Recent surveys in this category aren’t particularly rosy either. The NBC News/Wall Street Journal survey taken in late June counted 21 percent who think the country is headed in the right direction and 71 percent who say America is on the wrong track. Some 56 percent in an ABC News/Washington Post poll released June 26 supported “a new direction” for the next president. Such numbers usually spell change for the party in charge of the White House.

Ever since 1976, the American electorate has shown a strong favoritism to political figures who identify themselves as Washington outsiders. Said another way, insiders are on the outs.

Former governors (Jimmy Carter and Reagan) and sitting governors (Clinton and the younger Bush) played up their experiences far away from the nation’s capital en route to the presidency. And, as a freshman senator from Illinois, Obama also emphasized personal distance from the Potomac River to argue he was a different kind of candidate for the White House.

At a time when experience in Washington is often considered akin to a contagious disease, perceived outsiders tend to benefit in head-to-head match-ups with perceived insiders. Recent “insiders” who lost presidential elections include the senior Bush in 1992, Bob Dole in 1996, Al Gore in 2000 and John McCain in 2008.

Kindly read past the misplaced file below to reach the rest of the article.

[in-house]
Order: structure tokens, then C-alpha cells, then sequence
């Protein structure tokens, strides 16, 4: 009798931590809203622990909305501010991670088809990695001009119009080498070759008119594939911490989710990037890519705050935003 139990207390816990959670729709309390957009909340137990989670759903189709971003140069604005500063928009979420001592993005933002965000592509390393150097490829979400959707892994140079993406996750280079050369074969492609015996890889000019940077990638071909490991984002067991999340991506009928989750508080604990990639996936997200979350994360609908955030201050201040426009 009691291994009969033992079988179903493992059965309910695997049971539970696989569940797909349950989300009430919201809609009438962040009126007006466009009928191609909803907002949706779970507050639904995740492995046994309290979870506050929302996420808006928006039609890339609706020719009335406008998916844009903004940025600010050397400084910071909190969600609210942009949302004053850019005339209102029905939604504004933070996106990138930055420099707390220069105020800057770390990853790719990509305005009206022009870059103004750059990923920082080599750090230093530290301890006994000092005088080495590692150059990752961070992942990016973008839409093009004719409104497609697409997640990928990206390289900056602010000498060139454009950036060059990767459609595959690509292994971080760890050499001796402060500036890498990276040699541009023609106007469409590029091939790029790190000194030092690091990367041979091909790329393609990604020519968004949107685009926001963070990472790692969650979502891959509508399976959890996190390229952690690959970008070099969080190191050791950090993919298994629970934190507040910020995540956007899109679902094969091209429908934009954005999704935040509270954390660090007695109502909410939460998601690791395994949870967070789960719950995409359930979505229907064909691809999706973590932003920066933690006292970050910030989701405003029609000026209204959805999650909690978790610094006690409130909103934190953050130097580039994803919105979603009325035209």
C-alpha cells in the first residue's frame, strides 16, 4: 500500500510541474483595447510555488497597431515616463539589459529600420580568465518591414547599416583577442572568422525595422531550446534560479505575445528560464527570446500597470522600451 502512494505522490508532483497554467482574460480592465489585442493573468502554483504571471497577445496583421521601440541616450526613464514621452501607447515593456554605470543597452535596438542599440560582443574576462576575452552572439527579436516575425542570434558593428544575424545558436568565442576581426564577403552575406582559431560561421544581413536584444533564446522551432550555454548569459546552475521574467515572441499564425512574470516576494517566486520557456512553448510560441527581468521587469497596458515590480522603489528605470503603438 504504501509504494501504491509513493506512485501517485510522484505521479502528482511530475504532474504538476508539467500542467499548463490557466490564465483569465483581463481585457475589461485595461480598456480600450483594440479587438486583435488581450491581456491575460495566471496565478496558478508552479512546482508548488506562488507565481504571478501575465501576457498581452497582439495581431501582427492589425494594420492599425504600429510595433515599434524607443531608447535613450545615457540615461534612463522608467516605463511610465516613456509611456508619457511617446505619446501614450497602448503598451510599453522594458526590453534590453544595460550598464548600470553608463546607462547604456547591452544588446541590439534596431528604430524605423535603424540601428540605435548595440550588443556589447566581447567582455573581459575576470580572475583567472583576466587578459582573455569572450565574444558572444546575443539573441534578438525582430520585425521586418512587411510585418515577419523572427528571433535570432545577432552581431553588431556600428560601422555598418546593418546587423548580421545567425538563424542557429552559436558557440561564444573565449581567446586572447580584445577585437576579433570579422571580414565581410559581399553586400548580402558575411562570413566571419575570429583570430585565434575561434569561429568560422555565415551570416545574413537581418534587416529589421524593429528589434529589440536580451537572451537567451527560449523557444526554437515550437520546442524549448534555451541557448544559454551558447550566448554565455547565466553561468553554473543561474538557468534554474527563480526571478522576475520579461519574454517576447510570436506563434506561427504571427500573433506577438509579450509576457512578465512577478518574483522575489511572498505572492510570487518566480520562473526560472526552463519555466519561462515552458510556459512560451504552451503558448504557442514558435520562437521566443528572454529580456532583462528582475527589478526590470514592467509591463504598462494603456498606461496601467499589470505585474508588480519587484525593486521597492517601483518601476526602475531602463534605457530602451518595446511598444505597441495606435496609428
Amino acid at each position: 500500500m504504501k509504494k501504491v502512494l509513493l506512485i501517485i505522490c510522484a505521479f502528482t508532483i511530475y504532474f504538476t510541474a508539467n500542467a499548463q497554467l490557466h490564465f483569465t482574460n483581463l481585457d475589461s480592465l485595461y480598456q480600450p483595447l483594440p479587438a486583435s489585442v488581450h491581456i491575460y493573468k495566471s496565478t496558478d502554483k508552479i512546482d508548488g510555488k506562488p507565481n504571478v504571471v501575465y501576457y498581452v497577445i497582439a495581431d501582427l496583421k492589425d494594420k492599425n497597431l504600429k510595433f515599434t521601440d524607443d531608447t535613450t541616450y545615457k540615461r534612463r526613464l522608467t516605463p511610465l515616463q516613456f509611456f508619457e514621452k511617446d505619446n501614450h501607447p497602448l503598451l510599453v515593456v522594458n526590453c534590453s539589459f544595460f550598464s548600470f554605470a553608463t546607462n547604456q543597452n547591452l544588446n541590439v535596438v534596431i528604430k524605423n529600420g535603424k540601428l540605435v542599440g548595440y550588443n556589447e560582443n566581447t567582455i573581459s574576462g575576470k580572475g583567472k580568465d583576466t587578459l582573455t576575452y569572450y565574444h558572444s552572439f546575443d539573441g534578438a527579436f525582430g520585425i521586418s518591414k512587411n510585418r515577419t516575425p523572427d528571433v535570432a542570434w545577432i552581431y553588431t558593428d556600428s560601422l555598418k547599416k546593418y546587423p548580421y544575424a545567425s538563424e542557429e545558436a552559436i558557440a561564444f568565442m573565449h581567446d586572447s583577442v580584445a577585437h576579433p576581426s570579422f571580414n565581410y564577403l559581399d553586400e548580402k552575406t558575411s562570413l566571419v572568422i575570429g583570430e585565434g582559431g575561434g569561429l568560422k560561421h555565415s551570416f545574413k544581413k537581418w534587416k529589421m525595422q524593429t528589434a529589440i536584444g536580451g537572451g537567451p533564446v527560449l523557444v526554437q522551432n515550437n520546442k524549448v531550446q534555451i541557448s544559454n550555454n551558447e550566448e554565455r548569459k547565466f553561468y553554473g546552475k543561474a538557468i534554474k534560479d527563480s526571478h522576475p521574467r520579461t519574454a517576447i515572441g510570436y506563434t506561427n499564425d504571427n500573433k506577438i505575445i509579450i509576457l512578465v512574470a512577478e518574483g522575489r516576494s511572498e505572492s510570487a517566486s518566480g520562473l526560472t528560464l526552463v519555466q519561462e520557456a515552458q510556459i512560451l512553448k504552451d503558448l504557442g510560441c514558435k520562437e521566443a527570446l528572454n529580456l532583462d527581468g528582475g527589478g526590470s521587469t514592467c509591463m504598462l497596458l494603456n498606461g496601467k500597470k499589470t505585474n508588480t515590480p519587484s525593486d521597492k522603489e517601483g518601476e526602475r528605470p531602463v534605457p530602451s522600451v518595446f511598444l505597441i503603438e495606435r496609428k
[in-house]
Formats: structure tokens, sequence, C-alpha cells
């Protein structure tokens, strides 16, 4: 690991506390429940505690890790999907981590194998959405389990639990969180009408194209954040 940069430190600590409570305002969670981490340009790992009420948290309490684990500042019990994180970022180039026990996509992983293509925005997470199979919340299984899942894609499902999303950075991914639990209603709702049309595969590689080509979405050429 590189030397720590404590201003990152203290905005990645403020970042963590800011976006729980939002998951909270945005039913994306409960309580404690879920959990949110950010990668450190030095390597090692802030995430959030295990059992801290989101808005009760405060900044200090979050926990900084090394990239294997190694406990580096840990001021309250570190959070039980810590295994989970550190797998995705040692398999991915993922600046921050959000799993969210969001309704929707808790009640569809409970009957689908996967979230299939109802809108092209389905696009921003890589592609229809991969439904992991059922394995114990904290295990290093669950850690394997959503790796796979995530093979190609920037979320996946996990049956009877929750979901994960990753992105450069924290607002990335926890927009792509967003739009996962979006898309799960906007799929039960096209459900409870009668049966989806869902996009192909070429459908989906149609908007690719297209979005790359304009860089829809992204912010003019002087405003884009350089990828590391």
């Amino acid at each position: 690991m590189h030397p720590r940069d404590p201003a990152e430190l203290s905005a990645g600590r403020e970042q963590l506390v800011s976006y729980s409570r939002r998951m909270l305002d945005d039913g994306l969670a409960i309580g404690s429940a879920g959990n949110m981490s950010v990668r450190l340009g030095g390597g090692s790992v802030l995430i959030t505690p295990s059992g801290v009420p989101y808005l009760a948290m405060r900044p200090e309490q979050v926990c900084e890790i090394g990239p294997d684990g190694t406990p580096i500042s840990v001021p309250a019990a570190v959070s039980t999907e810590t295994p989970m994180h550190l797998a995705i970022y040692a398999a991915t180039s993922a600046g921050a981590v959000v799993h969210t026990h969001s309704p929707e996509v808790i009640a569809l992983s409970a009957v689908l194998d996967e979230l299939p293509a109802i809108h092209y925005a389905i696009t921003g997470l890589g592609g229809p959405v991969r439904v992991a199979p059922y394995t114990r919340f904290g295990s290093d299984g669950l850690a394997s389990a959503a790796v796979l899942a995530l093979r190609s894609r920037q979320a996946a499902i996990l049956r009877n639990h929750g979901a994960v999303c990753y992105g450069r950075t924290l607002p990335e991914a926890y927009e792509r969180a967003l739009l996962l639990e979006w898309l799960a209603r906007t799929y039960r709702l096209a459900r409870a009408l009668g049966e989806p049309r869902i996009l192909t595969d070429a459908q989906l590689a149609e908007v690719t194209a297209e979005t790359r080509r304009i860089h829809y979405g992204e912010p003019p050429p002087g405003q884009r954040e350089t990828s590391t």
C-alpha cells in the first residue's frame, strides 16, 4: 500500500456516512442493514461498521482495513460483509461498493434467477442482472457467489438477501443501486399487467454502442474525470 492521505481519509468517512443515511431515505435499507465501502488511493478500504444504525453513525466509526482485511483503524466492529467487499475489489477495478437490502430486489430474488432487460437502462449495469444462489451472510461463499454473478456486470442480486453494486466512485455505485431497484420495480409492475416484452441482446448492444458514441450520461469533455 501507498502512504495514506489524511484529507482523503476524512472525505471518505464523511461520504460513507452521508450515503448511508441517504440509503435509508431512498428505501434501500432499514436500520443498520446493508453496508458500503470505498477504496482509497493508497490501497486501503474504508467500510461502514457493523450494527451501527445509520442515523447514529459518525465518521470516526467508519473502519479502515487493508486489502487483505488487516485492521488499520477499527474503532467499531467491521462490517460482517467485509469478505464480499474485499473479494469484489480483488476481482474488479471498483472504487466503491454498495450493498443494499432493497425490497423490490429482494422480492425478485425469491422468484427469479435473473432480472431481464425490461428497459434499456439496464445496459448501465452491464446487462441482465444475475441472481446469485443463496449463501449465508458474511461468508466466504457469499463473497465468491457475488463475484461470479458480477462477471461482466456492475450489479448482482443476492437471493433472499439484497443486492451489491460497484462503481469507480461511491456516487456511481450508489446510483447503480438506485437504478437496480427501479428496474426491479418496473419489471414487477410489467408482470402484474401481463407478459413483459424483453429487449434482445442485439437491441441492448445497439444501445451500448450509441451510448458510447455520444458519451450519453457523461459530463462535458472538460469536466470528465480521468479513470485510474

Besides the strong attraction to outsiders, voters tend to prefer “new” White House candidates to those who have previously run for the presidency. Carter, Clinton, the younger Bush and Obama are examples of victorious first-time candidates.

Reagan and the senior Bush triumphed after running earlier in their political careers, but consider these recent nominees who were defeated in general elections after trying previously to win their party’s nomination: Dole, Gore, McCain and Mitt Romney. By and large, Americans prefer a fresh face to someone who’s been around the track without success in the past.

When you evaluate these trends, the presumptive Republican nominee, Donald Trump, holds a definite advantage over his expected Democratic rival, Hillary Clinton. Trump personifies a change in White House control; he’s an über-outsider, and — at least as a presidential candidate — he offers a new face to the electorate.

Unfortunately for the potential GOP standard-bearer, most voters view him unfavorably (a dozen June surveys yield an average 60.7 percent “unfavorable” rating), and he continues to contend with controversies that make members of his own party question their support.

Between now and Election Day, American voters will have a good chance to follow the currents rippling through our presidential politics — and also to watch how the candidates for the nation’s highest office navigate these tricky tides of history.

Robert Schmuhl is the Walter H. Annenberg-Edmund P. Joyce Professor of American Studies and Journalism at Notre Dame. This fall he will teach a class focusing on American political culture and the 2016 election.